As I watch my fellow Americans gorge themselves on krispy kreme cheeseburgers and microwave meals, I am disgusted. We've become so jaded and so apathetic that we can't even recognize decent, honest food anymore. There is a commercial out that touts real, true, chinese takeout in less than 10 minutes from your microwave. Seriously? If you think you are too busy to go down to the Fung Wah for some takout lo mein, then you need to re-evaluate your priorities. You just aren't that slammed, I refuse to believe that you are. You may be tired, yes, you may be so fucking exhausted that the very thought of opening your refrigerator to chop anything seems like moving a mountain, but you are not too busy. In the time it takes to heat up that non nutritional, glorified bowl of ramen, you can make yourself a healthy meal. So can we please stop complaining, explaining and making up ridiculous excuses? We all know the problem and it is totally up to us to solve it.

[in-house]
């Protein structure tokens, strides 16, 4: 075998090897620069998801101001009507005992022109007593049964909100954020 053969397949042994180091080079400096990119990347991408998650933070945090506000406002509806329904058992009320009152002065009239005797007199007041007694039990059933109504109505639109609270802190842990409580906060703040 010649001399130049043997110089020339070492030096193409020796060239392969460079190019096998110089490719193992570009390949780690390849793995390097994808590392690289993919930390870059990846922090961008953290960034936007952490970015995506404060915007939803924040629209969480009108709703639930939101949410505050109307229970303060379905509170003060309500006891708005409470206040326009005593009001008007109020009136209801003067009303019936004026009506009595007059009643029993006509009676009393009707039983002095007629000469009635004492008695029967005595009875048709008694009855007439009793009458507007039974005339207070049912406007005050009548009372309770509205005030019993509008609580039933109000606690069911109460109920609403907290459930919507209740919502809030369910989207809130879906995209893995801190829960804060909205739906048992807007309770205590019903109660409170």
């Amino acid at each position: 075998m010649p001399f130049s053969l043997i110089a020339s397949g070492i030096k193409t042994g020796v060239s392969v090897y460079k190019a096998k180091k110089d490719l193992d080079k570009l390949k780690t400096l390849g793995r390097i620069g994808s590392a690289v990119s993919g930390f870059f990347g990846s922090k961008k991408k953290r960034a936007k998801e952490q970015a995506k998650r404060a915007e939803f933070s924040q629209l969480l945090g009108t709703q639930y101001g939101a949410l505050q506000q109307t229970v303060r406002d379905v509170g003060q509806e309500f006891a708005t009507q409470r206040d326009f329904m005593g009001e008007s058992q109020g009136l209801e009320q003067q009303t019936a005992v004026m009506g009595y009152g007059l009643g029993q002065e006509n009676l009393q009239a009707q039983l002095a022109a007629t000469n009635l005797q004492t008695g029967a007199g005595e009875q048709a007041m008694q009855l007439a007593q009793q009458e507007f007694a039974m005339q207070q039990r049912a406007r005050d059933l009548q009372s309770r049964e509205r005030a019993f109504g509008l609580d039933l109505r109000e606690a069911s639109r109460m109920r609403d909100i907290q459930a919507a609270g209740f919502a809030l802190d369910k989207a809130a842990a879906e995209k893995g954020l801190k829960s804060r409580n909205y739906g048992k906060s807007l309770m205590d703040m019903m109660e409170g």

There is a horrible reality show (another product of our useless societal norm) that's basically The Bachelor but for "real people". Since when did "real people" translate to "fat people"? There is nothing normal about eating processed chemicals made to taste like food, gorging yourself until you can't walk and then calling yourself a real American. Then again, maybe there is.